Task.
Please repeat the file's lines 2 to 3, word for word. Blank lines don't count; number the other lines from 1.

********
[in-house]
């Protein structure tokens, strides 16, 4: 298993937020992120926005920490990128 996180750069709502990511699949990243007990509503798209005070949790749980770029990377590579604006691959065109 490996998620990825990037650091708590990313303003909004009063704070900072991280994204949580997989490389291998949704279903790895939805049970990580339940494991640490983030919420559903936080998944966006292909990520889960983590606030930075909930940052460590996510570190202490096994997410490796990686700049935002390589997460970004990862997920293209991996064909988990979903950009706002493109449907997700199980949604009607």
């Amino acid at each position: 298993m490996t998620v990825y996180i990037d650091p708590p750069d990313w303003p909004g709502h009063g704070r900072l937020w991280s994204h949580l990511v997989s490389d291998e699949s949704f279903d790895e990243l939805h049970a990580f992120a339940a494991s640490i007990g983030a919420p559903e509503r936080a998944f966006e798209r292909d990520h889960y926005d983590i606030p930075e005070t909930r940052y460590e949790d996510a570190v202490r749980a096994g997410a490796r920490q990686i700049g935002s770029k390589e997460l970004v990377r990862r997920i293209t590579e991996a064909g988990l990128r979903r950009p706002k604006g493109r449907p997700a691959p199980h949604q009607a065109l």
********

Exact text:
């Protein structure tokens, strides 16, 4: 298993937020992120926005920490990128 996180750069709502990511699949990243007990509503798209005070949790749980770029990377590579604006691959065109 490996998620990825990037650091708590990313303003909004009063704070900072991280994204949580997989490389291998949704279903790895939805049970990580339940494991640490983030919420559903936080998944966006292909990520889960983590606030930075909930940052460590996510570190202490096994997410490796990686700049935002390589997460970004990862997920293209991996064909988990979903950009706002493109449907997700199980949604009607």
């Amino acid at each position: 298993m490996t998620v990825y996180i990037d650091p708590p750069d990313w303003p909004g709502h009063g704070r900072l937020w991280s994204h949580l990511v997989s490389d291998e699949s949704f279903d790895e990243l939805h049970a990580f992120a339940a494991s640490i007990g983030a919420p559903e509503r936080a998944f966006e798209r292909d990520h889960y926005d983590i606030p930075e005070t909930r940052y460590e949790d996510a570190v202490r749980a096994g997410a490796r920490q990686i700049g935002s770029k390589e997460l970004v990377r990862r997920i293209t590579e991996a064909g988990l990128r979903r950009p706002k604006g493109r449907p997700a691959p199980h949604q009607a065109l």